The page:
That’s why it is surprising to us that such a stylish piece could be found in the stores of mass retailer Uniqlo. Thanks to Japan’s biggest fast fashion brand, those bound for wintry lands are now owners of at least one down jacket, and, this season, perhaps also the blanket wrap. Uniqlo’s version, called the stole, is especially appealing because it can be worn on both sides, each a different colour or colour-block. To make this an even bigger draw, Uniqlo has called it a “2-way” and touted its versatility as a wrap and a scarf.

journal-standard-blanket-shawl-aw-2016Journal Standard blanket stole for men. Photo: Journal Standard/Baycrews

Scarves, as a practical accessory, are gender-neutral, yet, puzzling as it may be, the brand is peddling this blanket wrap only to women and has availed them only in the women’s department. Perhaps the problem lies in the name: men don’t wear stoles! The striking thing is, none of the pieces available are particularly feminine. And with a size that’s no different from an airline blanket’s, these are not exactly filmsy-bitsy pieces to be tucked away in a handbag until you need it when the MRT train is unusually cold.

Interestingly, the blanket wrap is also available in Muji and, similarly, is stocked in the woman’s department, possibly due to the how-to-wear hang-tag with a figure that’s clearly female. This seems to us at odds with what many retailers in Japan are doing. One of them is Journal Standard, and they’ve made their mono-tone versions (above) a must-have of the season to update the winter wardrobe of both men’s and women’s. If a friend is in Tokyo now, do ask a favour.

Uniqlo acrylic knit 2-way stole, SGD29.90, is available at Uniqlo stores


(2016) Winter Style 3: The Hybrid Jacket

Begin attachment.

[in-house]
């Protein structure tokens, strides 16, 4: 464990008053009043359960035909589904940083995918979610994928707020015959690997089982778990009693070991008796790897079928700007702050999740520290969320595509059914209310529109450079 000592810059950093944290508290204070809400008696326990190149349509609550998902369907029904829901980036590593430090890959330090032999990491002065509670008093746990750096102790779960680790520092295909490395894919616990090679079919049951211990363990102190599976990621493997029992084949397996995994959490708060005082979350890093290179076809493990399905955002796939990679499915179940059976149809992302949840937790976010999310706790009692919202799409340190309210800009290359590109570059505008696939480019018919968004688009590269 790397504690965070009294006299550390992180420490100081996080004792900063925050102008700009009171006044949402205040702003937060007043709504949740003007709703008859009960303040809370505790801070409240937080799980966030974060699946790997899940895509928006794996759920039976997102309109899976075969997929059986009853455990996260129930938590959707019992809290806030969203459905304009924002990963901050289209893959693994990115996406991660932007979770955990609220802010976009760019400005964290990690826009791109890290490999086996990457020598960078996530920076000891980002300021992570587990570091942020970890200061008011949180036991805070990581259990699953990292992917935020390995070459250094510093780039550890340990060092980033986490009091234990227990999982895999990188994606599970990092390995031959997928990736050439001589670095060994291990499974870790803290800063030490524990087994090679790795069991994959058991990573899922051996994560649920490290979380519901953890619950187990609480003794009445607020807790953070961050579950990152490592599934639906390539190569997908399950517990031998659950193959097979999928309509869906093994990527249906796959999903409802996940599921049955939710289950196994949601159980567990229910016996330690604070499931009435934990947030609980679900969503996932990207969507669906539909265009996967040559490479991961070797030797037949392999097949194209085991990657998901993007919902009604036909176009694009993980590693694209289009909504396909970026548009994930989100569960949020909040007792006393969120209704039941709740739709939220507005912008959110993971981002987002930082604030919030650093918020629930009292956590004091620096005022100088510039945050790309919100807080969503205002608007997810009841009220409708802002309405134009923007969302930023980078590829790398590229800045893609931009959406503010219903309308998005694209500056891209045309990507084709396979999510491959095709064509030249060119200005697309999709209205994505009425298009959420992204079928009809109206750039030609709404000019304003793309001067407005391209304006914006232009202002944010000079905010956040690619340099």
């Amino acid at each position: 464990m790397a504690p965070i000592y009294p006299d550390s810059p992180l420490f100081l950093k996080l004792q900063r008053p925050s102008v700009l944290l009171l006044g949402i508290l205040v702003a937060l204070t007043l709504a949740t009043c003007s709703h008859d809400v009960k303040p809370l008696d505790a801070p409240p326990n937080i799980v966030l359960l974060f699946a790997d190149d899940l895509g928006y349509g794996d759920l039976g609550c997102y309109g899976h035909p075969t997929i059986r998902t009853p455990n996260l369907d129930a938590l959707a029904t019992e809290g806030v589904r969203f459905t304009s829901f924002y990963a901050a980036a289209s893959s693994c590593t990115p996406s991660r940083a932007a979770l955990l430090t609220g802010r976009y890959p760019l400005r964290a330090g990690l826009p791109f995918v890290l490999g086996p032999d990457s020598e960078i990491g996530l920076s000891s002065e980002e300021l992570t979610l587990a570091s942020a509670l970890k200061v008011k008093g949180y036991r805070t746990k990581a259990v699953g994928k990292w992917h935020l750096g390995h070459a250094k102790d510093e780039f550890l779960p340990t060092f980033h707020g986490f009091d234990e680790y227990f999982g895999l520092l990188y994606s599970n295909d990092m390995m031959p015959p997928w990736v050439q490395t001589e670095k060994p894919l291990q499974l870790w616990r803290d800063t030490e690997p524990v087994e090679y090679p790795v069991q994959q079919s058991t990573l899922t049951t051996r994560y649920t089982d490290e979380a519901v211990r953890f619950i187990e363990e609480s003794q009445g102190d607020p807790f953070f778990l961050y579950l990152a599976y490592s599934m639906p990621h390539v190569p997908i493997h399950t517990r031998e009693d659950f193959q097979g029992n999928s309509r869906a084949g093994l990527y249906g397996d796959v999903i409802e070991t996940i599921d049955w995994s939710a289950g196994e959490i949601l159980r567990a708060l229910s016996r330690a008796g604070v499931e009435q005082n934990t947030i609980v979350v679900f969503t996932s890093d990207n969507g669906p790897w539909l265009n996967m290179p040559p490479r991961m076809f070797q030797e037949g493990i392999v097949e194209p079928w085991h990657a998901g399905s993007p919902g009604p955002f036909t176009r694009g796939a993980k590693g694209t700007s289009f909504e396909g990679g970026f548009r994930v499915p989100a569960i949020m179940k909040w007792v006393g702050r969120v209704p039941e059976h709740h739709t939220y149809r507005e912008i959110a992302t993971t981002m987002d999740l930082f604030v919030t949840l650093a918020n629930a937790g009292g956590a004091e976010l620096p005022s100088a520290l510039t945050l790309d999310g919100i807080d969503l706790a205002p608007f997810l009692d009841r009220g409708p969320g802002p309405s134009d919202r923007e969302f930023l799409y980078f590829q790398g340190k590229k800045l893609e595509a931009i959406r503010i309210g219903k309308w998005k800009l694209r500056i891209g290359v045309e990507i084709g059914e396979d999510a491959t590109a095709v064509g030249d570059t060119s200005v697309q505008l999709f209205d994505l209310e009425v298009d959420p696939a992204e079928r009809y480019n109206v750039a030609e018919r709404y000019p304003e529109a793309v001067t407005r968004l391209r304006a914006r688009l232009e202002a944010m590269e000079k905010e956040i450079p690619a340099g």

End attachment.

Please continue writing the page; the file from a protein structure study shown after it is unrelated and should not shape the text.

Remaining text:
Sometimes, for your winter holiday, you want neither a puffer jacket nor a tailored overcoat. Perhaps you want something that is as relaxed as a sweat top, but isn’t one (enough of those!). This is where this oversized jacket with military flourish by COS comes in.

We’re attracted to the tented shape: it’s cape-like, but not as fly-away as an actual cape. This outer comes with sleeves: not one pair but two. The top-layer sleeves are extended from the dropped shoulder (which makes the overall shape more relaxed) and reach just past the elbow, while the inner sleeves are slimmer and cover the wrist, which is what you want in the cold. We especially like the illusion it gives: there seems to be two article of clothing here when, in fact, there’s only one. That’s what fashion editors would call clever layering and what your suitcase will call, happily, one item less.

When worn, it has the fit of a parka, which means it is roomy enough for you to don a thick fisherman’s sweater under it, or even a bubble coat. The rear of the jacket is cut longer than the front, and is lightly elasticised to gently hug the hips—practical detail for windy conditions. Talking about wind, there are also those oversized pentagonal pockets, the perfect repository for a smartphone, a camera, and your freezing hands.

This jacket, which zips in the front like a blouson, is light too. Made of a spongy synthetic fabric that looks and feels like the love child of neoprene and French terry, it is an outer that won’t put undue pressure on the weight limit of your check-in luggage. This holiday season, we sure can live with that.

COS women’s oversized jacket with detachable hood, SGD275, is available at COS stores. Product photo: COS. Collage: Just So

Sacai: The Waves Get Bigger


Not many women designers from Japan get to take the world by storm. Rei Kawakubo did in the early ’80s after facing initial ridicule and derision. The setbacks, if it they can be so called, however, lead the way to the upcoming exhibition dedicated to her at the Metropolitan Museum of Art in May next year. Ms Kawakubo would be the only second living designer in the Costume Department’s history to be given the honour, after Yves Saint Laurent in 1983, following the debut of Comme des Garçons (CDG) in Paris two years earlier. Chisato Abe, the designer behind the label Sacai (actually her maiden name), did not have it quite as hard and daunting mainly because she came into her own in what may be considered the post-Japanese era.